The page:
Our third annual conference on narrative journalism will convene the first weekend in December. Please join us ‘Aboard the Narrative Train III’ at Boston University, December 2-3, 2000.
Spend two involving and informative days with some of the best in the
genre – Tracy Kidder, Susan Orlean, Donna Britt, Tom French, David Isay,Rick Bragg and many others listed below – discussing the art, craft, ethics and commerce of narrative nonfiction. Last year, 750 working journalists — reporters, editors, book authors, magazine writers, radio, TV and film people, all fascinated with narrative, from 30 states and a handful of other nations — came to hone their convergent skills and their understanding of the
expanding place for narrative nonfiction in the mass media.
What united this audience of serious professionals was the understanding that narrative can step past tired conventions of expression, past the
fragmented understanding of complex stories, and offer engaging coverage that weaves human experience in with the politics, power, and technology and events of the day.
Pulitzer-winning reporters and National Book Award and Critics Circle
winners, a MacArthur fellow, best selling authors, reporters you’ve admired from the N.Y. Times, Washington Post, Boston Globe, top teachers, editors and more, will speak and chat with you Aboard the Narrative Train III.
Each speaker will solo, and also join a panel. We’ll discuss the ethics and the mechanics of nonfiction stories and how to write them well, the hard truths about marketing, ways to make newsrooms more writer-friendly, the business advantages of newspaper serials. And, at a reading late Saturday afternoon, speakers will offer selections of their work.
This year, we’ve expanded to two days from one. And every conference
time-block except the three plenaries offers a choice of six speakers. We’ve left more time between sessions for you to meet the speakers and each other. And, we’ve recently joined up with the nine other conferences across America that comprise the National Writers' Workshop/Poynter Institute
To learn more and to register, please visit our website.
. . .and PLEASE help spread the news.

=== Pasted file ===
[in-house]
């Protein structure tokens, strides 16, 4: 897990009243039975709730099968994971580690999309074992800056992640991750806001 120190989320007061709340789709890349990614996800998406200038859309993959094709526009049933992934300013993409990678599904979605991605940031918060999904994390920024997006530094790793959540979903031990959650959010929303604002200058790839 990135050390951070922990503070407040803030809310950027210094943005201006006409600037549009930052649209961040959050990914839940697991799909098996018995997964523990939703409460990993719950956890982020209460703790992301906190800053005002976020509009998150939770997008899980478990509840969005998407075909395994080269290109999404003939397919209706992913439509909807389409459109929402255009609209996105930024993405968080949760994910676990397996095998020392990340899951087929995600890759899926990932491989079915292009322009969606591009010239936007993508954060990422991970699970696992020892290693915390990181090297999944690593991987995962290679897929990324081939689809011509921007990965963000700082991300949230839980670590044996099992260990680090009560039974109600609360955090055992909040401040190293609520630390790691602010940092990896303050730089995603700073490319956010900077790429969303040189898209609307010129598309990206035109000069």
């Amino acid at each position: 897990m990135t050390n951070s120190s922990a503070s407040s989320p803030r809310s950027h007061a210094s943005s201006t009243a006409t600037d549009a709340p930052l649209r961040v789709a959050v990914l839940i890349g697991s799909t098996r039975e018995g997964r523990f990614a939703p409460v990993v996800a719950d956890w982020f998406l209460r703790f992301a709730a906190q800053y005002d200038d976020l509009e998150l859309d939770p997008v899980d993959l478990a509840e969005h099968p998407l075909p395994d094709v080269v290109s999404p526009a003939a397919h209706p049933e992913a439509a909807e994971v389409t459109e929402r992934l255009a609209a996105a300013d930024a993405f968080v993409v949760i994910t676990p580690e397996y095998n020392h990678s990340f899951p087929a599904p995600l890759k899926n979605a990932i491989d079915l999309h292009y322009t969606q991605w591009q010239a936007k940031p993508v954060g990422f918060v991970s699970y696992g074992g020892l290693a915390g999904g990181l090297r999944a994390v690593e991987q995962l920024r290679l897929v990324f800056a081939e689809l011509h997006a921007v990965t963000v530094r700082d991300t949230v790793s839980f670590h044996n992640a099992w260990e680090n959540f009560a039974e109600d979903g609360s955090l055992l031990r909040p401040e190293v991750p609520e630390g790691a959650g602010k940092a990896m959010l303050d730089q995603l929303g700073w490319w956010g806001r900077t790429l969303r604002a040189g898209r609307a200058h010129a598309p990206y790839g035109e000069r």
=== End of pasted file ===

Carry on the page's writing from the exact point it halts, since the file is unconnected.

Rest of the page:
SPEAKERS AT THE DEC. 2-3 CONFERENCE ON NARRATIVE JOURNALISM
Donna Britt (Washington Post columnist): A Columnist's Balancing Act -
finding an intimate voice for national issues.
Jimmy Tingle (Boston-based, CBS-TV comedian): Funny, Telling Stories.
Tracy Kidder (Pulitzer-winning author of Soul of a New Machine, House, Among Schoolchildren, Home Town): Wrestling with Field Notes.
Helene Atwan (Director, Beacon Press): Turning Journalism into Books and Books into Journalism
Robert Atwan (series editor, Best American Essays, wrote for NYTimes,
Atlantic): Essays — a publishing ecology.
Tom French (Pulitzer-winning reporter, St. Petersburg Times):
Story Mechanics: strategies for driving the narrative.
Anne Hull (Pulitzer finalist, reporter, WashingtonPost) & Tom French:
The Ethics of Narrative (their murder serial ran during the trial).
Ross McElwee (Harvard U. filmmaker – made Sherman's March):
Homemade Movies—mixing family and history in narrative film.
David Isay (National Public Radio reporter, new MacArthur Fellow): Making Radio Narratives.
Susan Orlean (NYorker staff, The Orchid Thief): Engineering Beautiful Writing.
Kevin Merida (WashPost reporter/columnist, Pulitzer finalist): Nuanced
Political Reportage – empathy is mightier than the hatchet.
Jan Winburn (prize-winning serials editor at the Baltimore Sun): Shaping Ideas for Short Features.
Rick Bragg (Pulitzer winner, NYTimes Miami bureau-chief): keynote address
Walt Harrington (ex-Wash.Post reporter, UofIllinois j-prof): Intimate Journalism — art and craft.
Mitch Zukoff (Boston Globe reporter with recent serial, “Choosing Naia”): Battling the System - the newsroom fight for narrative.
Adrian Nicole LeBlanc (NYorker, NY Times Magazine contributor): Blundering Toward Clarity.
Mark Kramer (Writer-in-residence, Boston U., author Three Farms, Invasive Procedures, ed. Literary Journalism.): Reporting for Human Presence.
Anne Fadiman (ed. American Scholar, wrote “The Spirit Catches You and You Fall Down”): Putting Together Spirit — cross-cultural reporting.
Adam Hochschild (author of “King Leopold’s Ghost,” New Yorker, Harper’s
articles): Reconstructing the Human Dimension of History.
Steven Holmes (NYTimes reporter): Using Narrative to Cover Major Issues — the NYTimes race series.
Chip Scanlan (Poynter Institute, was at Providence Journal., St. PeteTimes):Refining your Topic Until it’s Writing Only You Can Do.
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